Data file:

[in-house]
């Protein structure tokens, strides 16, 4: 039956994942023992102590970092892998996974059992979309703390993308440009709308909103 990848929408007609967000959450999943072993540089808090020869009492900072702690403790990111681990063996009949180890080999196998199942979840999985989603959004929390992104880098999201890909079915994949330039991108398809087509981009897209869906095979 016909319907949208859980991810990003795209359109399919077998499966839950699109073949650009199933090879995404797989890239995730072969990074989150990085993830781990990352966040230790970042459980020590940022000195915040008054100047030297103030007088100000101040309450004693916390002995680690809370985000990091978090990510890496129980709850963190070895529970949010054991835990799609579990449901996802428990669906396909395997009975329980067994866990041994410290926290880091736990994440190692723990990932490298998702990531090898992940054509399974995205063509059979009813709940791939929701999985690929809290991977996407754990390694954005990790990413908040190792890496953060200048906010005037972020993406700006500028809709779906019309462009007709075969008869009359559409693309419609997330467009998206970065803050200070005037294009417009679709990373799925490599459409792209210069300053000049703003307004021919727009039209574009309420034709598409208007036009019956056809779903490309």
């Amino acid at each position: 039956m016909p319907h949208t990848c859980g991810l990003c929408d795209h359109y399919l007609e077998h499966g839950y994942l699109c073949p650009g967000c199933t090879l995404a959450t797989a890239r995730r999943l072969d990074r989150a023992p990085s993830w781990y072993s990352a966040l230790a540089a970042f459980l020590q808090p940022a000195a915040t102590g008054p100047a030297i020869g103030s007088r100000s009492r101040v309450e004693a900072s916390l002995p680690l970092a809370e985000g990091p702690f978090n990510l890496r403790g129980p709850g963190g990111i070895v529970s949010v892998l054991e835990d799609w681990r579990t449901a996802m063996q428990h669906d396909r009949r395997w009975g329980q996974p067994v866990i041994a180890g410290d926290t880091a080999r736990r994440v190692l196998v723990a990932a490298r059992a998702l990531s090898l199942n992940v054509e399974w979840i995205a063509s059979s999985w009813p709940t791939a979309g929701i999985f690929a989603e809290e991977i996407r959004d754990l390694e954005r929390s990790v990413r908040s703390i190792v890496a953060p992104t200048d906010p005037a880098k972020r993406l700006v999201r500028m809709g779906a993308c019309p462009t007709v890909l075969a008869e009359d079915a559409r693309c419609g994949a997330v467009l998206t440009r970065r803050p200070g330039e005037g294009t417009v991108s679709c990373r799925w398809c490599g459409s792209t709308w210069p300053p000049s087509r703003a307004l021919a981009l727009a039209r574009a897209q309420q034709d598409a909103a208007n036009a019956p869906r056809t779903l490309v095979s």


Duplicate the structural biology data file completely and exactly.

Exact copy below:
[in-house]
């Protein structure tokens, strides 16, 4: 039956994942023992102590970092892998996974059992979309703390993308440009709308909103 990848929408007609967000959450999943072993540089808090020869009492900072702690403790990111681990063996009949180890080999196998199942979840999985989603959004929390992104880098999201890909079915994949330039991108398809087509981009897209869906095979 016909319907949208859980991810990003795209359109399919077998499966839950699109073949650009199933090879995404797989890239995730072969990074989150990085993830781990990352966040230790970042459980020590940022000195915040008054100047030297103030007088100000101040309450004693916390002995680690809370985000990091978090990510890496129980709850963190070895529970949010054991835990799609579990449901996802428990669906396909395997009975329980067994866990041994410290926290880091736990994440190692723990990932490298998702990531090898992940054509399974995205063509059979009813709940791939929701999985690929809290991977996407754990390694954005990790990413908040190792890496953060200048906010005037972020993406700006500028809709779906019309462009007709075969008869009359559409693309419609997330467009998206970065803050200070005037294009417009679709990373799925490599459409792209210069300053000049703003307004021919727009039209574009309420034709598409208007036009019956056809779903490309």
């Amino acid at each position: 039956m016909p319907h949208t990848c859980g991810l990003c929408d795209h359109y399919l007609e077998h499966g839950y994942l699109c073949p650009g967000c199933t090879l995404a959450t797989a890239r995730r999943l072969d990074r989150a023992p990085s993830w781990y072993s990352a966040l230790a540089a970042f459980l020590q808090p940022a000195a915040t102590g008054p100047a030297i020869g103030s007088r100000s009492r101040v309450e004693a900072s916390l002995p680690l970092a809370e985000g990091p702690f978090n990510l890496r403790g129980p709850g963190g990111i070895v529970s949010v892998l054991e835990d799609w681990r579990t449901a996802m063996q428990h669906d396909r009949r395997w009975g329980q996974p067994v866990i041994a180890g410290d926290t880091a080999r736990r994440v190692l196998v723990a990932a490298r059992a998702l990531s090898l199942n992940v054509e399974w979840i995205a063509s059979s999985w009813p709940t791939a979309g929701i999985f690929a989603e809290e991977i996407r959004d754990l390694e954005r929390s990790v990413r908040s703390i190792v890496a953060p992104t200048d906010p005037a880098k972020r993406l700006v999201r500028m809709g779906a993308c019309p462009t007709v890909l075969a008869e009359d079915a559409r693309c419609g994949a997330v467009l998206t440009r970065r803050p200070g330039e005037g294009t417009v991108s679709c990373r799925w398809c490599g459409s792209t709308w210069p300053p000049s087509r703003a307004l021919a981009l727009a039209r574009a897209q309420q034709d598409a909103a208007n036009a019956p869906r056809t779903l490309v095979s």